Viewed by 897
Abstract
Temporally-connected personal blogs contain voluminous textual content, presenting challenges in re-visiting and reflecting on experiences. Other data repositories have benefited from natural language processing (NLP) and interactive visualizations (VIS) to support exploration, but little is known about how these techniques could be used [...] Read more.
Temporally-connected personal blogs contain voluminous textual content, presenting challenges in re-visiting and reflecting on experiences. Other data repositories have benefited from natural language processing (NLP) and interactive visualizations (VIS) to support exploration, but little is known about how these techniques could be used with blogs to present experiences and support multimodal interaction with blogs, particularly for authors. This paper presents the effect of reorganization—reorganizing the large blog set with NLP and presenting abstract topics with VIS—to support novel re-visitation experiences to blogs. The BlogCloud tool, a blog re-visitation tool that reorganizes blog paragraphs around user-searched keywords, implements reorganization and similarity-based content grouping. Through a public use session with bloggers who wrote about extended hikes, we observed the effect of NLP-based reorganization in delivering novel re-visitation experiences. Findings suggest that the re-presented topics provide new reflection materials and re-visitation paths, enabling interaction with symbolic items in memory. Full article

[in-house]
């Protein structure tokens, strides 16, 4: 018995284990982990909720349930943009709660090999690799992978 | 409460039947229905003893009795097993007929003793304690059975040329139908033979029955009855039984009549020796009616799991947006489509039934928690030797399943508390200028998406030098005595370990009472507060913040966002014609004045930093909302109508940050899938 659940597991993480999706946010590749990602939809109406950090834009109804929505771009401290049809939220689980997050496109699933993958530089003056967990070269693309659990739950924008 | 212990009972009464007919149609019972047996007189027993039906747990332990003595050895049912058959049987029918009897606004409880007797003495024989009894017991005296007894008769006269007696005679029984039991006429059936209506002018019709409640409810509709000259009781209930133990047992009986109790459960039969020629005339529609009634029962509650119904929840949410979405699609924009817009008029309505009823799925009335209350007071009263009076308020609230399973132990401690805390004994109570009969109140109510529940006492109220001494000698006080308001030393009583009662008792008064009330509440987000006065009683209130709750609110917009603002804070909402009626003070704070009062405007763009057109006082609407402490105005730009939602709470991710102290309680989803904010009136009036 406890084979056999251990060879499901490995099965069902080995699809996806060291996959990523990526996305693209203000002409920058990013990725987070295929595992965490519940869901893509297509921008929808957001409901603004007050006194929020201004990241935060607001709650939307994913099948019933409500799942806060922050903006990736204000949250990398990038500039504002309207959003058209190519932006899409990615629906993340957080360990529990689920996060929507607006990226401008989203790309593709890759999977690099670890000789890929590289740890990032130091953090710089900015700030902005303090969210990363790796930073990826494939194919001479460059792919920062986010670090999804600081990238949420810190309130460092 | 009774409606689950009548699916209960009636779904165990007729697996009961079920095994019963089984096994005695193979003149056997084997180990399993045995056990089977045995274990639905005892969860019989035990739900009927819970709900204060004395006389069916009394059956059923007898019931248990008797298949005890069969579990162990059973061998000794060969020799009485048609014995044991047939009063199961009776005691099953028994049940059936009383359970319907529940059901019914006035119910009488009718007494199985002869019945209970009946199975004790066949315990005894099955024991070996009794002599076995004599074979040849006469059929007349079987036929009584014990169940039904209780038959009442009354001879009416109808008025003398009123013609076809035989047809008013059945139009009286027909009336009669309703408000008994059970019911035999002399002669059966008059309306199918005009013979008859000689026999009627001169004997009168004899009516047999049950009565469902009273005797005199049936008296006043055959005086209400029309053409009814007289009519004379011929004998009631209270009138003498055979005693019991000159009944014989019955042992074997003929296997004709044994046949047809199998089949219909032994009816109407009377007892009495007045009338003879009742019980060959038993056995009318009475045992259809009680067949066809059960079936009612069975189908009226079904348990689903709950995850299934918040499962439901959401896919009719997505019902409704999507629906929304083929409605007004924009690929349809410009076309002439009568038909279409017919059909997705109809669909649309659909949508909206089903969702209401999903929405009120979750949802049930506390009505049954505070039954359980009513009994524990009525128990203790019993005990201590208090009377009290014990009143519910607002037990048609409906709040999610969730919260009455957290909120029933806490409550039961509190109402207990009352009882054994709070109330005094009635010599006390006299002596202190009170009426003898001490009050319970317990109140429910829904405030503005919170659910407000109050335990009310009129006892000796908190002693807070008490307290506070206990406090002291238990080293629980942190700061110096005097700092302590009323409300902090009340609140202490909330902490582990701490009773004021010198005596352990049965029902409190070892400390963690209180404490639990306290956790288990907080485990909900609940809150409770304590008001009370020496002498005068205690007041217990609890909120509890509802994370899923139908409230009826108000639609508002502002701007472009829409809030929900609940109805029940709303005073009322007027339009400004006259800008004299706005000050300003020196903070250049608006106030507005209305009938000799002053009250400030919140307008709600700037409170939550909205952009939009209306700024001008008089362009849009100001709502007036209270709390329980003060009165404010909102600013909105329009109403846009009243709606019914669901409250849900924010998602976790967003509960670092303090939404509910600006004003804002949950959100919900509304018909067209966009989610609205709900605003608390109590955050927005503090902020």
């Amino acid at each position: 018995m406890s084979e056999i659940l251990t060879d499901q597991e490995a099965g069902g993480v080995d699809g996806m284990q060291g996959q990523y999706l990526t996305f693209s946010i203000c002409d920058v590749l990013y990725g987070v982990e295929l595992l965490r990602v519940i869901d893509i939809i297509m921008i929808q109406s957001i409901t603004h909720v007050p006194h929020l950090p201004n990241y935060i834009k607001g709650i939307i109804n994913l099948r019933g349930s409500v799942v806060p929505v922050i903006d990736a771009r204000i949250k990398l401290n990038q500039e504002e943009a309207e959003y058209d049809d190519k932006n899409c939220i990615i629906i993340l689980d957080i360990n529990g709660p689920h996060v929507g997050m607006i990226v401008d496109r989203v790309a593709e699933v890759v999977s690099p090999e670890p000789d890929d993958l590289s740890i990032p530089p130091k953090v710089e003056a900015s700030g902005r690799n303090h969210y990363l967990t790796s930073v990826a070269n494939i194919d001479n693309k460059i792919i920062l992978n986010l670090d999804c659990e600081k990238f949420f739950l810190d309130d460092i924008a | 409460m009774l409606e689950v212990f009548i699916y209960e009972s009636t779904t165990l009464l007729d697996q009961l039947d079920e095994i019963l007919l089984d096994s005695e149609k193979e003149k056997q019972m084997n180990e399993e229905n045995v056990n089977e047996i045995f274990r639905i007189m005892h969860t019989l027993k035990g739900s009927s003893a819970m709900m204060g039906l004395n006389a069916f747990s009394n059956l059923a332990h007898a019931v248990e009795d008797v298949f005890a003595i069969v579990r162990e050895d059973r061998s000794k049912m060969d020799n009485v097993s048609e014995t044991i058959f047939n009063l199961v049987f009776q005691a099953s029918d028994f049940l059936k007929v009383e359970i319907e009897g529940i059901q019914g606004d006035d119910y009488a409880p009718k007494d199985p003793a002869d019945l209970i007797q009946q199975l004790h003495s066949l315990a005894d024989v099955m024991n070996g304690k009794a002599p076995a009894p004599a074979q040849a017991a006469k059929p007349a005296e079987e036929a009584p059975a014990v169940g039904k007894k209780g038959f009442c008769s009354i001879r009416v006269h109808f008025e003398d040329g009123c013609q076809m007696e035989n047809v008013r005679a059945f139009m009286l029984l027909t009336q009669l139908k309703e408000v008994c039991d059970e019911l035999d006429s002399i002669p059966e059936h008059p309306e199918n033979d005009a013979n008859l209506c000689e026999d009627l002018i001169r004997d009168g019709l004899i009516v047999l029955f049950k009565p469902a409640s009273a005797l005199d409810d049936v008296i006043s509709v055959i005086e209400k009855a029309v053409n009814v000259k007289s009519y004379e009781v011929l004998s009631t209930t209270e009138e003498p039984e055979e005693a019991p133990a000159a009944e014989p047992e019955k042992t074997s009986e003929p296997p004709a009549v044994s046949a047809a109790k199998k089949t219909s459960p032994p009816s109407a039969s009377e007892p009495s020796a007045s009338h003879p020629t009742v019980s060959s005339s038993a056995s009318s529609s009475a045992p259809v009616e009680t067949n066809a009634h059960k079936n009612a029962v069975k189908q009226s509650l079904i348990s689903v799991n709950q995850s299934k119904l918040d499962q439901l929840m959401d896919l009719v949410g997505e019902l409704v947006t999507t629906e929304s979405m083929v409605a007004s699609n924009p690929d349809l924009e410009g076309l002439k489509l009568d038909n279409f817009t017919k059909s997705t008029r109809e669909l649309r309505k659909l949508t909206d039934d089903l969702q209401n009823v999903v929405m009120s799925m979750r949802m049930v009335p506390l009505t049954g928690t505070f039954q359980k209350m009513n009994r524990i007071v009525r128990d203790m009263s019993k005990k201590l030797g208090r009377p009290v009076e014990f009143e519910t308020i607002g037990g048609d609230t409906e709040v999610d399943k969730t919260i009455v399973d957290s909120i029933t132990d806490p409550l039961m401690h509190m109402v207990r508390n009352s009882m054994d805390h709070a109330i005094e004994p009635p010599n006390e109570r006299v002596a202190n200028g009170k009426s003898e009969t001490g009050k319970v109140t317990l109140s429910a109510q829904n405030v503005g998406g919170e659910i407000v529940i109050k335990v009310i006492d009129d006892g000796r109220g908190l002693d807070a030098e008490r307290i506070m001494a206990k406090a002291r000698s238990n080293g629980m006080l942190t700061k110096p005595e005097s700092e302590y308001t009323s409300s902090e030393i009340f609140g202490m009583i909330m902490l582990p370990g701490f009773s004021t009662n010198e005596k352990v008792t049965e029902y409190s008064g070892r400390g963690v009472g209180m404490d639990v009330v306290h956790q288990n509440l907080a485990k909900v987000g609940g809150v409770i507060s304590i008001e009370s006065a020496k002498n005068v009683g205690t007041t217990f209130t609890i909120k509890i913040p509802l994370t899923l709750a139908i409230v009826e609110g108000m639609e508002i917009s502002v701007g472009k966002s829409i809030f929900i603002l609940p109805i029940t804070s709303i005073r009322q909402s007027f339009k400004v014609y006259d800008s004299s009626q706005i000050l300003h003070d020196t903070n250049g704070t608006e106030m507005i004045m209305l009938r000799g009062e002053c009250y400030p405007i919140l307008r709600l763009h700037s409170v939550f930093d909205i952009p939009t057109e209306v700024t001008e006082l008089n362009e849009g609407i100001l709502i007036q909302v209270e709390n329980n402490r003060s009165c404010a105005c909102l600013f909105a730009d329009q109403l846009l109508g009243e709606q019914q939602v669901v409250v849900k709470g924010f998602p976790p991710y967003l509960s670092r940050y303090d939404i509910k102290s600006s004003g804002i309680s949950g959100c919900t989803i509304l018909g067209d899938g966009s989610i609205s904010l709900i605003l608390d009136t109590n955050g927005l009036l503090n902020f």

(This article belongs to the Special Issue Text Mining in Complex Domains)
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Open AccessArticle
Towards Designing Diegetic Gaze in Games: The Use of Gaze Roles and Metaphors
Multimodal Technologies Interact. 2019, 3(4), 65; https://doi.org/10.3390/mti3040065 - 21 Sep 2019
Cited by 2 | Viewed by 1149
Abstract